In 2019, 91.5% of high school students graduated on-time after four years, an increase of two percent from 2013, and 89.3% of adults over the age 25 had their high school diploma. Virginia has one of the smaller racial gaps in graduation rates among U.S. states, with 89.7% of Black students graduating on time, compared to 94.7% of white students and 97.5% of Asian students. Despite ending school segregation in the 1960s, seven percent of Virginia's public schools were rated as "intensely segregated" by The Civil Rights Project at UCLA in 2019, and the number has risen since 1989, when only three percent were. Virginia has comparatively large public school districts, typically comprising entire counties or cities, and this helps mitigate funding gaps seen in other states such that non-white districts average slightly more funding, $255 per student as of 2019, than majority white districts. Elementary schools, with Virginia's smallest districts, were found to be more segregated than state middle or high schools by a 2019 VCU study.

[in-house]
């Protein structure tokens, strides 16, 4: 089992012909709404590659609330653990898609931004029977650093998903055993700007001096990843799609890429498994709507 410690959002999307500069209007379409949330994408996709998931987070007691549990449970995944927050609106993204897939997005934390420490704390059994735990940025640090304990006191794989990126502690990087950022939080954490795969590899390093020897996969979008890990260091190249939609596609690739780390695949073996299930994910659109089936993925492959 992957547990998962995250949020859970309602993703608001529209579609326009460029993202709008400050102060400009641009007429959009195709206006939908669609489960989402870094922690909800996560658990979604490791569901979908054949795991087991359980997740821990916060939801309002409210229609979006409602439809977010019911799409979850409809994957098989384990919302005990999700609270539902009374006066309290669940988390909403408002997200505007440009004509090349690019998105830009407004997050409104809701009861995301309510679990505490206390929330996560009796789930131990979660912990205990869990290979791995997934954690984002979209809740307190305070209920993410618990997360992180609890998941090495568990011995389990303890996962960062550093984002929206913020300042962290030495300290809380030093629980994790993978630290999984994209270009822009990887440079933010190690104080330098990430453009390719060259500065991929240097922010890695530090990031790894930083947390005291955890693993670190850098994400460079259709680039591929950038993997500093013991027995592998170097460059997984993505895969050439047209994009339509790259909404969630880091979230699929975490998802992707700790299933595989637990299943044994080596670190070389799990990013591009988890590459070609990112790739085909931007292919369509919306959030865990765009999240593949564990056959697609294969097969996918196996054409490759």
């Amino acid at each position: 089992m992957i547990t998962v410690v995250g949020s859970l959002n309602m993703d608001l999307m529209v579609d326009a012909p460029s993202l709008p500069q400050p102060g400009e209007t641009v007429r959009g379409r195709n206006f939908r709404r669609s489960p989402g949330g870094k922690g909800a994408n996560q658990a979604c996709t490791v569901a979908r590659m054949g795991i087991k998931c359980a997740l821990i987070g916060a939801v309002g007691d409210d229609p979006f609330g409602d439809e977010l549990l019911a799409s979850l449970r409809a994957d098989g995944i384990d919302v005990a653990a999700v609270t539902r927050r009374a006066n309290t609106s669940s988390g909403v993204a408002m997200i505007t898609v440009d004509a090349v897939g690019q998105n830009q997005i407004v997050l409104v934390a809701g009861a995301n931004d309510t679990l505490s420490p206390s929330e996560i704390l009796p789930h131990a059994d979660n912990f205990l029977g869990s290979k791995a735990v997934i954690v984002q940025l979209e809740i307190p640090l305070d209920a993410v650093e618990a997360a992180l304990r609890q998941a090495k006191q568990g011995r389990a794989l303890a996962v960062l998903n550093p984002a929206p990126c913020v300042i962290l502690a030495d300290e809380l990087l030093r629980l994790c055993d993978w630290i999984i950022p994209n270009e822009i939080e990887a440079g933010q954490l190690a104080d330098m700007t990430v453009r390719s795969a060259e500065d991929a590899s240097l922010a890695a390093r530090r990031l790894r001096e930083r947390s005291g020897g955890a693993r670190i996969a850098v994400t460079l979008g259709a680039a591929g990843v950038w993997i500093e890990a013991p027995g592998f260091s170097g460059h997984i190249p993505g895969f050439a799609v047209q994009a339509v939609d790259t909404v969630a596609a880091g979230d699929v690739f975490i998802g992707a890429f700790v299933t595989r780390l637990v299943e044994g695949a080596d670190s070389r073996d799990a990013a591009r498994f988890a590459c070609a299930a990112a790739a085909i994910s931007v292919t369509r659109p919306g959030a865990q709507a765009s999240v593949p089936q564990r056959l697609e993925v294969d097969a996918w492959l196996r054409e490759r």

Colleges and universities

Falling Upwards; The Rotunda at the University of Virginia
The University of Virginia, a UNESCO World Heritage Site, guarantees full tuition scholarships to all in-state students from families earning up to $80,000.

As of 2019, Virginia has the sixth highest percent of residents with bachelor's degrees or higher, with 38.2%. As of that year, there are 169 colleges and universities in Virginia. In the 2021 U.S. News & World Report ranking of national public universities, the University of Virginia is ranked 4th, the College of William and Mary is 11th, Virginia Tech is 29th, George Mason University is 65th, and Virginia Commonwealth University is 77th. James Madison University is also ranked the third best regional university in the South. There are 124 private institutions in the state, including Washington and Lee University and the University of Richmond, which are ranked as the country's 9th and 22nd best liberal arts colleges respectively.

Virginia Tech and Virginia State University are the state's land-grant universities, and Virginia State is one of five historically black colleges and universities in Virginia. The Virginia Military Institute is the oldest state military college. Virginia also operates 23 community colleges on 40 campuses which enrolled 218,985 degree-seeking students during the 2020–2021 school year. In 2021, the state made community college free for most low- and middle-income students. George Mason University had the largest on-campus enrollment at 38,542 students as of 2021, though the private Liberty University had the largest total enrollment in the state, with 88,283 online and 15,105 on-campus students in Lynchburg as of 2019.

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See also